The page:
If the wet market disappears, memories of it would erode with time, and an “air-conditioned nation”, as Cherian George’s book title reflects, would unfortunately materialize.

Singapore's suicide rate highest in 50 years

In 2009, a total of 401 confirmed suicides were recorded. 267 of them were male, while the remaining 134 were female.

The suicide rate increased from 8.76 per 100,000 residents in 2008 to 9.35 in 2009.

These figures were revealed in a press release by Samaritans of Singapore (SOS), a confidential hotline for people in crisis.

Young men in the age group of 20-29 were found to be at high risk of suicide. Those who called in to the SOS hotline talked about difficulties and anxieties in coping with life's stressors.

Youths were also another high risk group. Such callers were concerned about their studies, family and relationship problems, as well as crisis and identity-related issues.

On 8 September, SOS will hold a workshop on suicide prevent among young people, conducted by Professor Graham Martin who is the national advisor on suicide prevention to the Australian government. Prof Martin is also the keynote speaker for a conference on suicide prevention on 9 September.

SOS handles an average of 3,330 calls per month, or 110 calls per day. The 24-hour hotline (1800-221-4444) is manned by trained volunteers. Ms Christine Wong, the Executive Director of SOS, said that the organisation's ability to help those in need is limited by the number of volunteers.

Those who are interested in volunteering with SOS may e-mail to pv@samaritans.org.sg. Those who wish to know more about the upcoming workshop and conference may visit http://samaritansofsingapore.blogspot.com for more information.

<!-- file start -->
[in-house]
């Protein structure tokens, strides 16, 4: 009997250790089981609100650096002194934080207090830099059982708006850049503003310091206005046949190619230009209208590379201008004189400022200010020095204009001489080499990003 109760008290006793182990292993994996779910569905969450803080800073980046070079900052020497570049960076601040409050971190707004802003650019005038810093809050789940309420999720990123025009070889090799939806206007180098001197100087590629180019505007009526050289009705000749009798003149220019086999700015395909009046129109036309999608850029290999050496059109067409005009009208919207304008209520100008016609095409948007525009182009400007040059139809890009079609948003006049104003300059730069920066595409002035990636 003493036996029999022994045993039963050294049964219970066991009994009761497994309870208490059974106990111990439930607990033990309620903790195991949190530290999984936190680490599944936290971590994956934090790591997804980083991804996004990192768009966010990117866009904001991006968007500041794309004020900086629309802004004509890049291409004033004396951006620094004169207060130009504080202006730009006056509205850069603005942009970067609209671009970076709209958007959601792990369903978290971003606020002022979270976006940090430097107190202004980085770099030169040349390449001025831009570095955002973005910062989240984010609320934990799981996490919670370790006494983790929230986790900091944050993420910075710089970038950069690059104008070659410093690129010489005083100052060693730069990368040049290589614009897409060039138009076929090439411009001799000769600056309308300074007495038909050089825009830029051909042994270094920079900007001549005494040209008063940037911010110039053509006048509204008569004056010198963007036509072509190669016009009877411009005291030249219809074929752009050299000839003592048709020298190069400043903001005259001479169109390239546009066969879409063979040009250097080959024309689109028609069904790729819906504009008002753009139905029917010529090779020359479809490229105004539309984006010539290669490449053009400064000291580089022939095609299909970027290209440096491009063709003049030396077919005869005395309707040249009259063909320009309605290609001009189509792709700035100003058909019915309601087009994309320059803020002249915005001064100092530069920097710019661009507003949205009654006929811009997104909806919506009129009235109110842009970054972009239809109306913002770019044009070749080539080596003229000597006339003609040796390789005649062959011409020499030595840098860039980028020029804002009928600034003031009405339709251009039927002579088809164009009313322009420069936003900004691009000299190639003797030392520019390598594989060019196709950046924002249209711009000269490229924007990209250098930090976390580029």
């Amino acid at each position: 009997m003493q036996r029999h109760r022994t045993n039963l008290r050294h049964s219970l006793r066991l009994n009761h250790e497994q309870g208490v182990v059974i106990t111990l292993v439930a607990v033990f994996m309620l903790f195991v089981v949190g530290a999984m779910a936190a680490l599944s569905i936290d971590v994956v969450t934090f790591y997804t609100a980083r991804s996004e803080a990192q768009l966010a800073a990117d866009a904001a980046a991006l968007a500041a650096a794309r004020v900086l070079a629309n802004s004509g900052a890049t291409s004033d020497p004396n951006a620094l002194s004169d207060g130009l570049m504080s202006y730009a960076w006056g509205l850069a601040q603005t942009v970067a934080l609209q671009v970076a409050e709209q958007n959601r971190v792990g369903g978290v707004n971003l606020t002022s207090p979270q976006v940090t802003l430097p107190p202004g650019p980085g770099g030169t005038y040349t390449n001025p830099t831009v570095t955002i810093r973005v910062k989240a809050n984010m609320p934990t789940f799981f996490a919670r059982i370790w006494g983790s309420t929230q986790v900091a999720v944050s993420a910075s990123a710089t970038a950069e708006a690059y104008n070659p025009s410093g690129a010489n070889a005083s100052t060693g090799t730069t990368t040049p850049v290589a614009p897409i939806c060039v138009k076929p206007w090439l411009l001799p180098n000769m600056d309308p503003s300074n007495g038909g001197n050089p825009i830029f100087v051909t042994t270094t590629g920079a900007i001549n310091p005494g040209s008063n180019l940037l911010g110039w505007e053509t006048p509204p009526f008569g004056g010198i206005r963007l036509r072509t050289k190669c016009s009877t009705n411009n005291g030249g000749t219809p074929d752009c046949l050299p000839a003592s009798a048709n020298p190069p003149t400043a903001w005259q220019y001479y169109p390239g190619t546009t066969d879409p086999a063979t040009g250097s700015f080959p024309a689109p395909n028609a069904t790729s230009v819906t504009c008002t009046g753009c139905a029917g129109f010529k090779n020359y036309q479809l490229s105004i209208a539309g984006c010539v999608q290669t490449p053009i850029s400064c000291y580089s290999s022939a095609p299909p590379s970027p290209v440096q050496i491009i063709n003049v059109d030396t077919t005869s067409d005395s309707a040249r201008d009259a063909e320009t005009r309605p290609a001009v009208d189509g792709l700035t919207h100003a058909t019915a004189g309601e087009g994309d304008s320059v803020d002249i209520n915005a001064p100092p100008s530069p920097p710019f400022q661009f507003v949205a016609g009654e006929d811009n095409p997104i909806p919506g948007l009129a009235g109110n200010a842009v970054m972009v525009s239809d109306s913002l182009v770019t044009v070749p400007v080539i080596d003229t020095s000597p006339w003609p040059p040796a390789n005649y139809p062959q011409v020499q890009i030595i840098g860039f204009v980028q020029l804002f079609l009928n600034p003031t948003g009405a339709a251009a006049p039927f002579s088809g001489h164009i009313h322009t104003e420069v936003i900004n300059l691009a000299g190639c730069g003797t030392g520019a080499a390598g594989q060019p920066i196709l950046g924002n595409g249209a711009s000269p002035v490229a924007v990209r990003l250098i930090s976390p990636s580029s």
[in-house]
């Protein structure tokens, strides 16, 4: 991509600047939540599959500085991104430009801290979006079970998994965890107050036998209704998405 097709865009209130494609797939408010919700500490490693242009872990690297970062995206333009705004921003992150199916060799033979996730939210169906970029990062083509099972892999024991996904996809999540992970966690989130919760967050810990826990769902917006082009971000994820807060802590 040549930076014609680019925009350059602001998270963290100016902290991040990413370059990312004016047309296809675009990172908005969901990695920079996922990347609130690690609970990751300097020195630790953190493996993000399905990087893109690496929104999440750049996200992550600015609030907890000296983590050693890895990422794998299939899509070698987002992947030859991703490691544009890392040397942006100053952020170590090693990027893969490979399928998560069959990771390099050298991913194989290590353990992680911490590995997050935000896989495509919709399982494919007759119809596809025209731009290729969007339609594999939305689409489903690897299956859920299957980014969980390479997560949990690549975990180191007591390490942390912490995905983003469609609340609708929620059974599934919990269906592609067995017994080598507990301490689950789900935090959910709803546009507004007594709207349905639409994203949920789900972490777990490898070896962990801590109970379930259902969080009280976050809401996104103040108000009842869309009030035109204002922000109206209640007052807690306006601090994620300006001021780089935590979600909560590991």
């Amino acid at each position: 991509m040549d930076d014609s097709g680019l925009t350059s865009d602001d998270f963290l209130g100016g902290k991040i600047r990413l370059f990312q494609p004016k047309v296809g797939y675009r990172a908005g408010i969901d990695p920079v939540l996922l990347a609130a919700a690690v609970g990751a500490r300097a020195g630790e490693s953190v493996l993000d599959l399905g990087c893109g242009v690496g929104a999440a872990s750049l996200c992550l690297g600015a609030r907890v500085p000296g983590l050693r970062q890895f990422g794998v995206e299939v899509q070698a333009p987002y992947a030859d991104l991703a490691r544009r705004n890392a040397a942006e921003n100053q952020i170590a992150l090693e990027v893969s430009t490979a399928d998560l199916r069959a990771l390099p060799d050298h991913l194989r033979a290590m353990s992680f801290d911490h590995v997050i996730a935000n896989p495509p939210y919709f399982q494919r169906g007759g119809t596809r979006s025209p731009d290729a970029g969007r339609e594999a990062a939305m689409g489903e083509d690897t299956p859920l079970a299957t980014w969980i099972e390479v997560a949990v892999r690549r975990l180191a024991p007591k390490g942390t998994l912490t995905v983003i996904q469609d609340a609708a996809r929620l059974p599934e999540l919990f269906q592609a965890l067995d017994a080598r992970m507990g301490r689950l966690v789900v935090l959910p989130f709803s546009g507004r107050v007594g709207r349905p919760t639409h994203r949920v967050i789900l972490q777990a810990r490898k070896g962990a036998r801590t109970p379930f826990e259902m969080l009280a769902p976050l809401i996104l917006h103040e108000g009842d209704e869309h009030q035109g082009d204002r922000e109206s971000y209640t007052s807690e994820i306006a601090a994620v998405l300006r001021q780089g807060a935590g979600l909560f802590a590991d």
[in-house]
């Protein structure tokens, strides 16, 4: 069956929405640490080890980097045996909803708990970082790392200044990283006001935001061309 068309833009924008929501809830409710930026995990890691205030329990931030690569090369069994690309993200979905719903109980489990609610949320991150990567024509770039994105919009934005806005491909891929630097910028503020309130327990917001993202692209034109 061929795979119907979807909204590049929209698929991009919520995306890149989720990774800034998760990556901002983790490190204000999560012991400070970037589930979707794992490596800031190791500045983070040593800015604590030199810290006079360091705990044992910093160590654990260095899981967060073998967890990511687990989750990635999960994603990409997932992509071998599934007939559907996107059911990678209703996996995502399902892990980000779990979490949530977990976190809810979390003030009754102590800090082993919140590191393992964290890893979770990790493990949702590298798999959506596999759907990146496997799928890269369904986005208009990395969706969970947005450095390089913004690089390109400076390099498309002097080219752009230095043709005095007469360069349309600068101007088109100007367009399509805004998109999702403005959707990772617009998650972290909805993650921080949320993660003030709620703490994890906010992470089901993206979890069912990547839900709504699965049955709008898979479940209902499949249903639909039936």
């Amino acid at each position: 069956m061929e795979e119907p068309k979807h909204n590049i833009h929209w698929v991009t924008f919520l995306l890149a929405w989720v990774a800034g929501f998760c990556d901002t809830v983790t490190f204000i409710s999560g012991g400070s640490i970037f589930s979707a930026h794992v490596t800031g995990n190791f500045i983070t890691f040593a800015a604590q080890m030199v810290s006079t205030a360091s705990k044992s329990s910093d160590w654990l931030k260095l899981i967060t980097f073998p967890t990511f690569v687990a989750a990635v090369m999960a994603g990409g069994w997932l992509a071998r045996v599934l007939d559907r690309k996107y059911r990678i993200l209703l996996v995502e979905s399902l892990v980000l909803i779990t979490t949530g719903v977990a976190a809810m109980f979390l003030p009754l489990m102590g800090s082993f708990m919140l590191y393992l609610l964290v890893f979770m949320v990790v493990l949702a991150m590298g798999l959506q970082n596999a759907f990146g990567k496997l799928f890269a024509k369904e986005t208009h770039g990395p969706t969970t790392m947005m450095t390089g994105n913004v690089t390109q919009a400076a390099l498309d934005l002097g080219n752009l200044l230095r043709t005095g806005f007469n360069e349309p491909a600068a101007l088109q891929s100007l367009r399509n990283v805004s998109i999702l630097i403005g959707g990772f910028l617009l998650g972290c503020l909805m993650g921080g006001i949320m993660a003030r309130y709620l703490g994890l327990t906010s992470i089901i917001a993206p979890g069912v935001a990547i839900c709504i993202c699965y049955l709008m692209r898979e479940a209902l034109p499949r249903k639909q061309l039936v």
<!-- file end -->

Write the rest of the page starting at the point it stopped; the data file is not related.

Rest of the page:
DBS posts $302m Q2 loss

Paying for past mistakes and abuses, the poor Indian FT CEO is placed there to be made scapegoat for some honest mistakes made by our selected genetically bred scholars.
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By Harsha Jethnani
DBS posted an unexpected $300 million loss in the second quarter after it took a $1.02 billion goodwill charge on its Hong Kong business. -- ST PHOTO: DESMOND FOO

DBS Bank, South-east Asia's biggest banking group, on Friday reported second-quarter losses of $302 million owing to a goodwill impairment charge of $1.02 billion for DBS Hong Kong.

The group had recorded $552 million in profits in the second quarter of last year.

Excluding the one-off impairment, earnings in the free months ending June were a healthy record-breaking $718 million.

The writedown is a legacy from 2001 when DBS took over Dao Heng bank in an expensive US$5.8 billion deal (S$7.9 billion).

DBS said there have been 'noticable and persistent strains' in wholesale funding markets, which is forcing banks to adjust their funding strategies.

Liquidity pressures and persistent strains in wholesale funding markets have increased the likelihood of interest margin compression for DBS Hong Kong. In conducting its six-monthly fair value test and adjusting earnings projections for 2010 to 2014 according to these pressing market conditions, the bank decided it was appropriate to take an impairment charge.

The charges will have no affect on operating performance or expansion plans, said DBS chief executive Piyush Gupta. He said at a results briefing on Friday that he does not anticipate further goodwill impairment charges.

Net interest income was four per cent down to $1.067 billion while net interest margin was down to 1.84 per cent from 2.01 per cent. More than half of the decline - six basis points - was due to a shift in the securities portfolio to higher-quality issues with lower yields, DBS said. Deposit costs were also higher due to competition for US dollar and Hong Kong dollar funding.

Non-interest income registered a positive 16 per cent growth to $748 million. The non-performing loans ratio fell to 2.3 per cent from 2.8 per cent and loans expanded nine per cent from demand by regional corporates and from draw-downs on housing loans in Singapore and Hong Kong.

Mr Gupta said on Friday that he was pleased with the quarter's results but added that it was unlikely for the momentum to continue to the second half of the year. Globally, economic growth rates are expected to slow down in the latter part of the year, he added. The chief executive also does not expect to see double-digit growth in loans.